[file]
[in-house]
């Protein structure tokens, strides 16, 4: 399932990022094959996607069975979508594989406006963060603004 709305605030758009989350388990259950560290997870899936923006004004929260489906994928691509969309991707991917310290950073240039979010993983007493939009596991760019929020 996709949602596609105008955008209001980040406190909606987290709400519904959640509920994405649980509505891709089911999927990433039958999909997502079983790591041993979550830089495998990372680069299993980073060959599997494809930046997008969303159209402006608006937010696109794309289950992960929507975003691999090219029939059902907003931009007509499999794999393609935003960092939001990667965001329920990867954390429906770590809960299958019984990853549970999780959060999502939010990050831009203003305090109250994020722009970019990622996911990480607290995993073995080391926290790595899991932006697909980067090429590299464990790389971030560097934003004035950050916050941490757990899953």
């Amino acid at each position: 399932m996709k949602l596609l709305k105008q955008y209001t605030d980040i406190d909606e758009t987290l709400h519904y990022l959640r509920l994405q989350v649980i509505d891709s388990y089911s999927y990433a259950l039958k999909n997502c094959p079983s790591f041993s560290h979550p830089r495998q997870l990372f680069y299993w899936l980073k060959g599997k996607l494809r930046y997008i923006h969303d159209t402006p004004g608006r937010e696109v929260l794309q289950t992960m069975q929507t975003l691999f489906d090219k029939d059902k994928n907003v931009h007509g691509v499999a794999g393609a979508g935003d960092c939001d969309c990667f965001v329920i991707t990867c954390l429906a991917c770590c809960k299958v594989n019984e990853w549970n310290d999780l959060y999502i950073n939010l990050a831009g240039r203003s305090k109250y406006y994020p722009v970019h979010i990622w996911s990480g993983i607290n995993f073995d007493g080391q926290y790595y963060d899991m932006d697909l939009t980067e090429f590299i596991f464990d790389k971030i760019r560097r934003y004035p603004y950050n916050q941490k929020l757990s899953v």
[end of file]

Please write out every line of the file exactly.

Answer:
[in-house]
């Protein structure tokens, strides 16, 4: 399932990022094959996607069975979508594989406006963060603004 709305605030758009989350388990259950560290997870899936923006004004929260489906994928691509969309991707991917310290950073240039979010993983007493939009596991760019929020 996709949602596609105008955008209001980040406190909606987290709400519904959640509920994405649980509505891709089911999927990433039958999909997502079983790591041993979550830089495998990372680069299993980073060959599997494809930046997008969303159209402006608006937010696109794309289950992960929507975003691999090219029939059902907003931009007509499999794999393609935003960092939001990667965001329920990867954390429906770590809960299958019984990853549970999780959060999502939010990050831009203003305090109250994020722009970019990622996911990480607290995993073995080391926290790595899991932006697909980067090429590299464990790389971030560097934003004035950050916050941490757990899953």
């Amino acid at each position: 399932m996709k949602l596609l709305k105008q955008y209001t605030d980040i406190d909606e758009t987290l709400h519904y990022l959640r509920l994405q989350v649980i509505d891709s388990y089911s999927y990433a259950l039958k999909n997502c094959p079983s790591f041993s560290h979550p830089r495998q997870l990372f680069y299993w899936l980073k060959g599997k996607l494809r930046y997008i923006h969303d159209t402006p004004g608006r937010e696109v929260l794309q289950t992960m069975q929507t975003l691999f489906d090219k029939d059902k994928n907003v931009h007509g691509v499999a794999g393609a979508g935003d960092c939001d969309c990667f965001v329920i991707t990867c954390l429906a991917c770590c809960k299958v594989n019984e990853w549970n310290d999780l959060y999502i950073n939010l990050a831009g240039r203003s305090k109250y406006y994020p722009v970019h979010i990622w996911s990480g993983i607290n995993f073995d007493g080391q926290y790595y963060d899991m932006d697909l939009t980067e090429f590299i596991f464990d790389k971030i760019r560097r934003y004035p603004y950050n916050q941490k929020l757990s899953v």